I hadn't read a dog story since Rin Tin Tin was on television, but browsing through a list of feel good books at my library's site lead me to Scent of the Missing, by Susannah Charleson. The cover picture caught my eye, so I clicked and was hooked.
The book has everything you could want in a mystery: an English manor full of bickering relatives all of whom would benefit from the death of one of them—who is soon found dead inside a locked room.
A few weeks ago, in the review of Toured To Death, I made fun of the "damsel in distress" motif that I kept coming across in modern mystery stories. Now, having read Georgette Heyer's Why Shoot a Butler?, I might have to eat my words. This lady gets it right.
James D Hamilton was not found in any of the following:
Henry Billups was last known to be alive in Pittsburgh, Pennsylvania, in January and February 1890.
Before 1775: Lived for sometime in Rhode Island ... 1775: Living in the area of present day Bangor, then called Kenduskeag Plantation.
In the last two articles, I looked at the shortcomings of the DNA research into our Hamilton line. In this article, I will take a look at the positive side. What have we gained?
My sister recently tested the autosomal DNA of a cousin on our mother's side. A person inherits autosomal DNA from both their mother and father, unlike y-DNA which comes only from their father.
I ask Fields family members and experts in early North Carolina, Tennessee, and Kentucky genealogy to be patient with me and this article.
The legend among the Irish for the longest time was that they "came from Spain." You could say it was the mother of all family stories.
While looking through the Irish Catholic parish registers, I found this entry ...
A while ago my cousin sent me a number of photographs of our family ... This picture of Kilmore Quay Post Office is one of them.
A while ago I decided I was tired of handcrafting an individual .php file every time I added an article to this website. So I decided to shop around again for a static site generator.
This is not your grandfather's Ramblin' Boy. And the lyrics are not from the versions by Tom Paxton or Joan Baez. Listening to Tom Paxton after this is like listening to Pat Boone sing "Blueberry Hill."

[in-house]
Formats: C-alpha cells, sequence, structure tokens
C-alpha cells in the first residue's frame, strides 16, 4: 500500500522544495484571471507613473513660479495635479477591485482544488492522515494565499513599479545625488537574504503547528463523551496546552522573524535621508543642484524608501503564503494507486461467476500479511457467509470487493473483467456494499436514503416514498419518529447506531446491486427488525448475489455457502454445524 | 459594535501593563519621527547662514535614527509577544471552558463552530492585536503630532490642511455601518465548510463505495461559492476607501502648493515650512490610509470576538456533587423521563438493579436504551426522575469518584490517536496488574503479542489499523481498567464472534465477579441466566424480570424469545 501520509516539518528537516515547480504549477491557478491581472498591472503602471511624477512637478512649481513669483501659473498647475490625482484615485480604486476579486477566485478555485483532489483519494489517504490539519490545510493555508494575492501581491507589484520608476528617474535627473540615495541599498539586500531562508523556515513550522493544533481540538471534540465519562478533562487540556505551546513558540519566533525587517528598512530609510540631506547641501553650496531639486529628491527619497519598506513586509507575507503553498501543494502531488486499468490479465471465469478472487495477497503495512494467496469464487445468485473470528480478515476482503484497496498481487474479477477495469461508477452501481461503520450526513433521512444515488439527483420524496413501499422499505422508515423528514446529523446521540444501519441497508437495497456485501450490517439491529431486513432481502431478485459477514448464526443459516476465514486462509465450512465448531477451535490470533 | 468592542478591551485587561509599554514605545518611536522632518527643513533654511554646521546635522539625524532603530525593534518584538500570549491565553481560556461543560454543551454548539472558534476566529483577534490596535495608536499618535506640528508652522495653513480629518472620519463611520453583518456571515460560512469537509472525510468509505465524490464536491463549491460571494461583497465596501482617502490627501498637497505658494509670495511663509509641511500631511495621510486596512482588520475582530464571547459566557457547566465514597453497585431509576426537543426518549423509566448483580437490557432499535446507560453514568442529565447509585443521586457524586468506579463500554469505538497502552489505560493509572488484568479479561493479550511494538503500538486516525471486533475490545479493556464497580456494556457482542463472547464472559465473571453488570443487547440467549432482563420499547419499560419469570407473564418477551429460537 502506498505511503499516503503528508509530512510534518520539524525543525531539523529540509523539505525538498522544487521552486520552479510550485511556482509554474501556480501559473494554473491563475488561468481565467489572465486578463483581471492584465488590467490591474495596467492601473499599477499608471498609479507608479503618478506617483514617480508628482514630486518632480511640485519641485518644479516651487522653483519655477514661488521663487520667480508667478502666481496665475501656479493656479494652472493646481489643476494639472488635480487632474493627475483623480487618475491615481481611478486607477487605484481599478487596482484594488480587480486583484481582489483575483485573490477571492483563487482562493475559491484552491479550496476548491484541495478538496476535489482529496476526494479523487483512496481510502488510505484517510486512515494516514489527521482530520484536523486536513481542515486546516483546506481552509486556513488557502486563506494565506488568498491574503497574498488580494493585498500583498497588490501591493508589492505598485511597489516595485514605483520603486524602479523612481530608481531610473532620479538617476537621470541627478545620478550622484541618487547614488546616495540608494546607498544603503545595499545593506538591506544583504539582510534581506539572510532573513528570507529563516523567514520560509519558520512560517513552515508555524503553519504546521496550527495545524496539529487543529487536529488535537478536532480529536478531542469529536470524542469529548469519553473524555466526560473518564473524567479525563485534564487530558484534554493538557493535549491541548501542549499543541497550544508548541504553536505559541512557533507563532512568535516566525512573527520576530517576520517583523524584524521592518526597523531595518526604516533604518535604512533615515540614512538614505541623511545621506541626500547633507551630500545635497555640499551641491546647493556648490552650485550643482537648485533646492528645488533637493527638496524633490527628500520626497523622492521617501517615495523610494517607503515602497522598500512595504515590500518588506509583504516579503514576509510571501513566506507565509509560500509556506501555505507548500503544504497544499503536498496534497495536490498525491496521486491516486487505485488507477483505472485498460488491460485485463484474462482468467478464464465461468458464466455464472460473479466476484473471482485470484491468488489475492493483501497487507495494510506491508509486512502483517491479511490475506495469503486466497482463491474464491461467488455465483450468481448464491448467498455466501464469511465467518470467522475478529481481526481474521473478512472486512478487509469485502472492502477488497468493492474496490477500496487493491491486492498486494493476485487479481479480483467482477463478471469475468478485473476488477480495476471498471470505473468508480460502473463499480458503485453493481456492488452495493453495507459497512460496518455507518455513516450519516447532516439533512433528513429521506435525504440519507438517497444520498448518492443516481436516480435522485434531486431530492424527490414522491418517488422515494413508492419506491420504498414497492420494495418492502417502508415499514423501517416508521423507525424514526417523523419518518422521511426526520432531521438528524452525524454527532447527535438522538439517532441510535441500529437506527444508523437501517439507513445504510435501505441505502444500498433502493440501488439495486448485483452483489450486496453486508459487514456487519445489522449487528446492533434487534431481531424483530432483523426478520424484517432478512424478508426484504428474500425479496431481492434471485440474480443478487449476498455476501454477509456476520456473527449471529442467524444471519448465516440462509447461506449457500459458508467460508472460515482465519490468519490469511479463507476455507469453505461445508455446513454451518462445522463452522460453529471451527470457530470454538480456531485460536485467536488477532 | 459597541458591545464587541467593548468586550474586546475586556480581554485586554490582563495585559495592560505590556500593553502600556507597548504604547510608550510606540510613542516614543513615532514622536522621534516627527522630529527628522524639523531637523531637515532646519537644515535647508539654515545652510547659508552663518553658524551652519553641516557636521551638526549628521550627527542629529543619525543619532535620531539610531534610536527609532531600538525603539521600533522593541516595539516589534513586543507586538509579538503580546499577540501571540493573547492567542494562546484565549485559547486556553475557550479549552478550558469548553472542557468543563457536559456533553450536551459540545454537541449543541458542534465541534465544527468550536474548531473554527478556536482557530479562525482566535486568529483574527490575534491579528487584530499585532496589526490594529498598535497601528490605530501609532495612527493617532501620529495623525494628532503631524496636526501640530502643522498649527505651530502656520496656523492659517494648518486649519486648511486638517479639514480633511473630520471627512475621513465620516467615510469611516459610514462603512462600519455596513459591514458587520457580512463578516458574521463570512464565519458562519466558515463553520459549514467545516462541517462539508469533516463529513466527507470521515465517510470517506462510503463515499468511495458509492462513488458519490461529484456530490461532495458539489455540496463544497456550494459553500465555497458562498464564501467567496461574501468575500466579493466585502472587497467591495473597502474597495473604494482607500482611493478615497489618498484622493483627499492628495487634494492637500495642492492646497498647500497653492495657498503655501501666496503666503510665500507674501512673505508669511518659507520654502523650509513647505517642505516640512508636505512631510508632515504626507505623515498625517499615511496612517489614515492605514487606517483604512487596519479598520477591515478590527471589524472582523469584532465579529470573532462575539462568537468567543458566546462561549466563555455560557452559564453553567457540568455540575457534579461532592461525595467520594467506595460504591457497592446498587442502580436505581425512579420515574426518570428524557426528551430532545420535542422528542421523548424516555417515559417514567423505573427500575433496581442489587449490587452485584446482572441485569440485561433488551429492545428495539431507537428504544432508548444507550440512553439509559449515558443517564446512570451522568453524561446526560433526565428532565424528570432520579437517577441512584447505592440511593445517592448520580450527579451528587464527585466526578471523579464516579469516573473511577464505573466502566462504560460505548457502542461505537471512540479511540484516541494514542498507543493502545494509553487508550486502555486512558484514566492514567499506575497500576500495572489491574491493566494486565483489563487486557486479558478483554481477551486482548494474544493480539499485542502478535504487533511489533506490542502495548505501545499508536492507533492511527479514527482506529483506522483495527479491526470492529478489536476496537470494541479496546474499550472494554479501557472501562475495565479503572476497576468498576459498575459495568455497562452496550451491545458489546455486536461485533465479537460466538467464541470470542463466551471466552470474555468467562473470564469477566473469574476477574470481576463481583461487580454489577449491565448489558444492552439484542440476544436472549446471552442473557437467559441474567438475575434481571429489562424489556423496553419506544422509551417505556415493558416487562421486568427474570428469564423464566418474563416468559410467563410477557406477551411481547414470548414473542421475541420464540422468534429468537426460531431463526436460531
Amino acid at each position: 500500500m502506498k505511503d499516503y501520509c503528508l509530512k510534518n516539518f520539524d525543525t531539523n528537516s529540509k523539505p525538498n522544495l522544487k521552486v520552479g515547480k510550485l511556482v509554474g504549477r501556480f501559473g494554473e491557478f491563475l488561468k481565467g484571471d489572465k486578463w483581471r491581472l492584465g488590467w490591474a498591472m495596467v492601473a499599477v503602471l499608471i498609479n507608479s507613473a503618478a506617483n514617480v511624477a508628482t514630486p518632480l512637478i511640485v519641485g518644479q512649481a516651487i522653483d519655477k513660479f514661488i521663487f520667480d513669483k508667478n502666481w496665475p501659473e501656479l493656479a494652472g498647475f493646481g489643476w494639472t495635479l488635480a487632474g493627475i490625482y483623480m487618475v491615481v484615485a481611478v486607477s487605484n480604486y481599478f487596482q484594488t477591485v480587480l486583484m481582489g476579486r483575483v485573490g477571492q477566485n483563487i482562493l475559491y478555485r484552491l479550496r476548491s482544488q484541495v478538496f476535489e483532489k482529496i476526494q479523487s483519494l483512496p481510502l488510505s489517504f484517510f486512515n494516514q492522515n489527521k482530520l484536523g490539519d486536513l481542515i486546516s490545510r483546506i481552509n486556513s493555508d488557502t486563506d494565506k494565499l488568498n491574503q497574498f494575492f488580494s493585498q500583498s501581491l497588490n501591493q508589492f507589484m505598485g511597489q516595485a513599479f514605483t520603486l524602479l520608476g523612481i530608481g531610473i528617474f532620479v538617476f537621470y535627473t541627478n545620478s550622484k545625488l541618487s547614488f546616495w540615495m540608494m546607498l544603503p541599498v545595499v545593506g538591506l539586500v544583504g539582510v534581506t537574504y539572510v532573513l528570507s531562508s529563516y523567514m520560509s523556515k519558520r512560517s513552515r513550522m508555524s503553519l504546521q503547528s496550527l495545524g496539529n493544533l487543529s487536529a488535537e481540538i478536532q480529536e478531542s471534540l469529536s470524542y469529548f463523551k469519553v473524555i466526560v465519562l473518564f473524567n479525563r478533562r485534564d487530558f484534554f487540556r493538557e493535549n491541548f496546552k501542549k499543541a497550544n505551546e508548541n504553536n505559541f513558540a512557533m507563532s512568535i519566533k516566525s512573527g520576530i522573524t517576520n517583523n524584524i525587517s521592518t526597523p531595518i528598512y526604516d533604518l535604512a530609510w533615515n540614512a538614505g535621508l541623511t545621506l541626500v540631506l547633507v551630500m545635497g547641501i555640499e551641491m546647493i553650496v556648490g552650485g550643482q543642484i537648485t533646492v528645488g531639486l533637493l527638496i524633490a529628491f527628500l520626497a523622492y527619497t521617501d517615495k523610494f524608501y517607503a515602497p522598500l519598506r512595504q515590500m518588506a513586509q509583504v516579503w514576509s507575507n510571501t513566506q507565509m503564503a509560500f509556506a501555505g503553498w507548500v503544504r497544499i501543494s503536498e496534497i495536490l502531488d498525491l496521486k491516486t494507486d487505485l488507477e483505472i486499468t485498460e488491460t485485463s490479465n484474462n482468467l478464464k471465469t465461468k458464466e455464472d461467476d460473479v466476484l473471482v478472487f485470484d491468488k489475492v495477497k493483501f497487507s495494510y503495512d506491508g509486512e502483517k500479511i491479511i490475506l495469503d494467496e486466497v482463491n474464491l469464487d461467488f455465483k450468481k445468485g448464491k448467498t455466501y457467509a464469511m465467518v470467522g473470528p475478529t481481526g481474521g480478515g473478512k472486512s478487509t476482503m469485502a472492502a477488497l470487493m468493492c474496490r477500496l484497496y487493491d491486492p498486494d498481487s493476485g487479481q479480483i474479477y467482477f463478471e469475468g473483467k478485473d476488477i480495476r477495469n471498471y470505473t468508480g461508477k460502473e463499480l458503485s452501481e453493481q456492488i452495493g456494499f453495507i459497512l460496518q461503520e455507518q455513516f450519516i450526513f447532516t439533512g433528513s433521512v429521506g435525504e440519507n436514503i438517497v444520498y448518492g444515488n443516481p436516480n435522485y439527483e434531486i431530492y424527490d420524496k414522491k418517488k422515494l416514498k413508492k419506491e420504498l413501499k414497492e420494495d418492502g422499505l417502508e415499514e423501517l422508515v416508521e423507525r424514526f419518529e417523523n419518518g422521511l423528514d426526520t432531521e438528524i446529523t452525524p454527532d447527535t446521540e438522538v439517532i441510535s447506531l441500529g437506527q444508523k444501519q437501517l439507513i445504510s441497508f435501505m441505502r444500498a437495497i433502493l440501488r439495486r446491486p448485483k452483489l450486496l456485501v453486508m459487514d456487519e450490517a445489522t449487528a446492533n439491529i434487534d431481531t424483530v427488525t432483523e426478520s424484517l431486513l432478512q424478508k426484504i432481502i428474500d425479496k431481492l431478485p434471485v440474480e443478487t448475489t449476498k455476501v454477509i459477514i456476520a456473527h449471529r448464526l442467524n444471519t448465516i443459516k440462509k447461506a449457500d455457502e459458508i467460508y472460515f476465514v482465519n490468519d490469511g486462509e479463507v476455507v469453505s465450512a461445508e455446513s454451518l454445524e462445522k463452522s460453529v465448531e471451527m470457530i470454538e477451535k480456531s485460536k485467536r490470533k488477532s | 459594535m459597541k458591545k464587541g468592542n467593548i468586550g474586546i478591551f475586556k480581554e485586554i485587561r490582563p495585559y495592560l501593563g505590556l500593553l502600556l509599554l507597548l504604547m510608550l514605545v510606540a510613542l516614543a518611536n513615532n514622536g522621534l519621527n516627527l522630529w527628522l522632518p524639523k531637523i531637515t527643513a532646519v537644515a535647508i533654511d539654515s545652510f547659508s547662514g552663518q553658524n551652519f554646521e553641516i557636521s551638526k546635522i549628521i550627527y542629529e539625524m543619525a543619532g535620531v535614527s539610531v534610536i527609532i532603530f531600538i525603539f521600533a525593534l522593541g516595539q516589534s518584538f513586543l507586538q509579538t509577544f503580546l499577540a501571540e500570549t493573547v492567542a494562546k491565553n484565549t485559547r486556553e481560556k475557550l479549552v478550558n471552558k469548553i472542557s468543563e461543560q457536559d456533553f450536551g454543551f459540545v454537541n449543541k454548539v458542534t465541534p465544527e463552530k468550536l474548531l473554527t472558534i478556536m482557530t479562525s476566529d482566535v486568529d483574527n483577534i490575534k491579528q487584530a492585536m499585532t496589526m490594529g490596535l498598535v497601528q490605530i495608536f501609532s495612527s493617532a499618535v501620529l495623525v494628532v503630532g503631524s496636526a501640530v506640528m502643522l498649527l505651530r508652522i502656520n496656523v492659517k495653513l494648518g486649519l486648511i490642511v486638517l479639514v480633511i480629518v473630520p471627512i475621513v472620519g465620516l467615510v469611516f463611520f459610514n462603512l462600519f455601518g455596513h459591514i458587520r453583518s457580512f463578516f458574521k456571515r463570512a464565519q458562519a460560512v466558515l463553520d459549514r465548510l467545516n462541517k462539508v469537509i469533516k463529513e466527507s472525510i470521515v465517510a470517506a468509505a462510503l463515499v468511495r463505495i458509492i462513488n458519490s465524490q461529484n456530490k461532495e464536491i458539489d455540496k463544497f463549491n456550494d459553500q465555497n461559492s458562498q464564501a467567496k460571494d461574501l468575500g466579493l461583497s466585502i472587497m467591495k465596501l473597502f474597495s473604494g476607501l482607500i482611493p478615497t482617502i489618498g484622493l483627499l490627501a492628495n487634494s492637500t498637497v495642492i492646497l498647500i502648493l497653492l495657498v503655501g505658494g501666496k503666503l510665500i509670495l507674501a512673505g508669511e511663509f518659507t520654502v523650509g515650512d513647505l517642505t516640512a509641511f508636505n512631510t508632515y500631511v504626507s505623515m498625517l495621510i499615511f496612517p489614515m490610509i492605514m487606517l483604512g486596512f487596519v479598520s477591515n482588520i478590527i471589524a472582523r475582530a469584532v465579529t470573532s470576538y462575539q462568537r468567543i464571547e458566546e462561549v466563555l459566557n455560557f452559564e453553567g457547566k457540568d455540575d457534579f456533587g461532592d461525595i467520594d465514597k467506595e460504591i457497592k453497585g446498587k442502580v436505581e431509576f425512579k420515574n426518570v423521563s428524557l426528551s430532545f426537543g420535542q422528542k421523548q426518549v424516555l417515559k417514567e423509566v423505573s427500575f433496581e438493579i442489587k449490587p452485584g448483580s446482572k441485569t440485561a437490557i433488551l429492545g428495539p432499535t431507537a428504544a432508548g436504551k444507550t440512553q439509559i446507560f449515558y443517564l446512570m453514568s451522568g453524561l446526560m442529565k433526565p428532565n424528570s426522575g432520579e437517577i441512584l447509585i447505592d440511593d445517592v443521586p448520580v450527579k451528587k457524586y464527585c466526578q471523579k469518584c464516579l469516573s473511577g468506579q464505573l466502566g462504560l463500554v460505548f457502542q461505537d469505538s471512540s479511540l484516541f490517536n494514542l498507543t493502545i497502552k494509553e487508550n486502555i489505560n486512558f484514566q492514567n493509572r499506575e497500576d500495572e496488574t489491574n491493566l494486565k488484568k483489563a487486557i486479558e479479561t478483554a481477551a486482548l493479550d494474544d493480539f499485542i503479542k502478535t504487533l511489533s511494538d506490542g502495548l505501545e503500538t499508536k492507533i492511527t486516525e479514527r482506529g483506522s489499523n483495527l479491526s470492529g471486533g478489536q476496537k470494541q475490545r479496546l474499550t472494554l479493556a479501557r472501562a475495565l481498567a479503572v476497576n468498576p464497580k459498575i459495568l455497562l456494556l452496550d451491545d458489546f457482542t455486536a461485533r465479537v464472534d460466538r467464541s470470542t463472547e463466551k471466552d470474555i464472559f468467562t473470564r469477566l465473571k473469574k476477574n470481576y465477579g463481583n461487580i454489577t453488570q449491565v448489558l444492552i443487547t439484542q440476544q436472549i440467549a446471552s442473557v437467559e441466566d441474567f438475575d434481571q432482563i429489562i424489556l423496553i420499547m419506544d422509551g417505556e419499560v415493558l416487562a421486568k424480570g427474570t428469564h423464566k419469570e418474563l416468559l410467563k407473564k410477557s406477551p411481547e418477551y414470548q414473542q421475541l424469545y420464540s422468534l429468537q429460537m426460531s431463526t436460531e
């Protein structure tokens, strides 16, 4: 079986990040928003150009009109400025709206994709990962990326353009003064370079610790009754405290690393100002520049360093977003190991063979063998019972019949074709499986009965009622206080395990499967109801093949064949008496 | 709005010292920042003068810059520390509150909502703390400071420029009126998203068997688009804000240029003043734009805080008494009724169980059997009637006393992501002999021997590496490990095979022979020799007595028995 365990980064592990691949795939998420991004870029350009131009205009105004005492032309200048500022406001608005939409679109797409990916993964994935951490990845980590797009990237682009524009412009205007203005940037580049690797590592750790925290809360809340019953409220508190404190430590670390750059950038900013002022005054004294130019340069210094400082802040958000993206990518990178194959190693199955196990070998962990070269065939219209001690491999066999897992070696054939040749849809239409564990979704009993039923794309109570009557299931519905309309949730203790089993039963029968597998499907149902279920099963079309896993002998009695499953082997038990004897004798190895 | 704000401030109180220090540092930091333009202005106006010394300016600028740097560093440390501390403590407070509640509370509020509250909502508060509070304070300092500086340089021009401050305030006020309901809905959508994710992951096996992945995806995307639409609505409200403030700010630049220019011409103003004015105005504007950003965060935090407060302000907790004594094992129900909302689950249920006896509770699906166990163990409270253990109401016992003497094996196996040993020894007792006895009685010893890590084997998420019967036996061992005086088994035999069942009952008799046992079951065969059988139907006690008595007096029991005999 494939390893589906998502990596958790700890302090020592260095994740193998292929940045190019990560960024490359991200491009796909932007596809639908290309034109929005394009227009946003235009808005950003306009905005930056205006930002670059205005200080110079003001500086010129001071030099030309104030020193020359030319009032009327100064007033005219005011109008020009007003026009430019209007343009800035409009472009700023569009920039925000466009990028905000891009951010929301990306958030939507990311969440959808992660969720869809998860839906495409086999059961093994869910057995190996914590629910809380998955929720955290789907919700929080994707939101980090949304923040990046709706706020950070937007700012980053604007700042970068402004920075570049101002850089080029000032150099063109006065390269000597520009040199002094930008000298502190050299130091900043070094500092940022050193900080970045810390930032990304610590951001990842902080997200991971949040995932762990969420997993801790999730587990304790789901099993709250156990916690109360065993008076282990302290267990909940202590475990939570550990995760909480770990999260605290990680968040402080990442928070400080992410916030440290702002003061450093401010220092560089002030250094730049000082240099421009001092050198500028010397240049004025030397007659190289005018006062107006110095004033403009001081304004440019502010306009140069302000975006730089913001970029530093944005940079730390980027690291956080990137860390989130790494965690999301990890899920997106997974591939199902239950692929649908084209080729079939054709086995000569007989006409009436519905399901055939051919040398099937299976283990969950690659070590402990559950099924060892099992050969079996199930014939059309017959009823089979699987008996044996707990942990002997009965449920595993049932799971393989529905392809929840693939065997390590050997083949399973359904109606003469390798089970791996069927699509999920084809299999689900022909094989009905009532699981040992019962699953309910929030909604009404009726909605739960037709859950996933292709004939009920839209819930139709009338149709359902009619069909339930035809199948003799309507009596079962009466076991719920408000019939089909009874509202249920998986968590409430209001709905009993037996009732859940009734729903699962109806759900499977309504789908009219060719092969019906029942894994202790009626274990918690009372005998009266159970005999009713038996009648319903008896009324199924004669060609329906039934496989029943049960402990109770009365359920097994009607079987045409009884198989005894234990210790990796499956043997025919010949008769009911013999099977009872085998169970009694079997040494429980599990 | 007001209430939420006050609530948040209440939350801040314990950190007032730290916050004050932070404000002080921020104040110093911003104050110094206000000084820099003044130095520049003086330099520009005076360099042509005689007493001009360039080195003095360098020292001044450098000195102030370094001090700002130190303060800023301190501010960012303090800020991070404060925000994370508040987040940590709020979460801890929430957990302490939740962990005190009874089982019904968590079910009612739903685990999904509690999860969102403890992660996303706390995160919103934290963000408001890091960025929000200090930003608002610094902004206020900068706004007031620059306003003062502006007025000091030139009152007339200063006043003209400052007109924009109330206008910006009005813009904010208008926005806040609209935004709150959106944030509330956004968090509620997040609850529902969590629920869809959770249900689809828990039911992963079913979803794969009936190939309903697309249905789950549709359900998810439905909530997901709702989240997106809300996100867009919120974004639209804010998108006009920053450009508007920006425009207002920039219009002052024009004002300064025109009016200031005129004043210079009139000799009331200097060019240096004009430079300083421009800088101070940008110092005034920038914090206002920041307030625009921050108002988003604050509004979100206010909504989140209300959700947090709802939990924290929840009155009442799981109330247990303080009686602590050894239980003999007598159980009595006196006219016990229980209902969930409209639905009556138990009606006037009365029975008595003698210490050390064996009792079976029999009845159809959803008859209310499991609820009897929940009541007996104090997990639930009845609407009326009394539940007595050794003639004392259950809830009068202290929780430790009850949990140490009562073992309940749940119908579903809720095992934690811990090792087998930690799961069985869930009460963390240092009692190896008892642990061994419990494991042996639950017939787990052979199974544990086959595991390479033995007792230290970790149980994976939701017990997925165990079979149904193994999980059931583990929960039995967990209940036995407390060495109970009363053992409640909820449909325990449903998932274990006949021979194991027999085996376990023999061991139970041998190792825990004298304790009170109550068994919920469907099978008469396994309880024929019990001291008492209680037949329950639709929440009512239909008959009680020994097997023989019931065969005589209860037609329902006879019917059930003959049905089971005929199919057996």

in 1911 Lottie Orton of Hastings, Nebraska, received a postcard from her cousin Mary Orton of Fall River, Massachusetts. The question is, can we find any more evidence that Lottie and Mary's fathers were brothers?
In September 1911, Miss Lottie Orton, of Hastings, Nebraska, received a postcard from her cousin Mary Orton, postmarked Sakonnet, Rhode Island. The message read:
On July 21, 1908, a postcard was sent to William Boyd of Edendoit, Pomeroy, County Tyrone, Ireland, from his daughter Elizabeth in Philadelphia. It read ...
Having found James McAneny's death record, I was inspired to keep going on the family. Here is his brother Michael's naturalization card. As far as I can tell, this was some kind of summary of information made after the fact, along with the immigrant's current address.
I had the opportunity to look at two old Bibles which apparently once belonged to members of the Hellier family of Bangor, Maine. They are in a private collection and are not for sale. I am presenting the family record information here for the benefit of anyone concerned.
While I was going back through the information on my mother's side of the family, I solved one mystery: what ever happened to Catherine Rodgers' first husband, James McAneny?
My great grandfather Ned Rodgers usually had a boarder or two in his house at 4025 East 89th, Cleveland–in addition to his family of nine–and his daughter Margaret Cushing kept up the tradition. In 1920 she had a boarder named Con Keating ...
Jacob Snider of Waynesboro, Pennsylvania, was born June 10, 1826, in Bavaria . . . His experience during the American Civil War shows that there was a third way of looking at things during this time in our country's history. I will let his grandson tell the story:
This website includes a picture of the 1922 second grade class at Holy Name Parish on Broadway on the southeast side of Cleveland. My mother was in that class and identified most of the children in the picture. She identified the fourth young woman from our left in the last row as Genevieve Parle. There was a Genevieve Parle living in the area who is most likely her.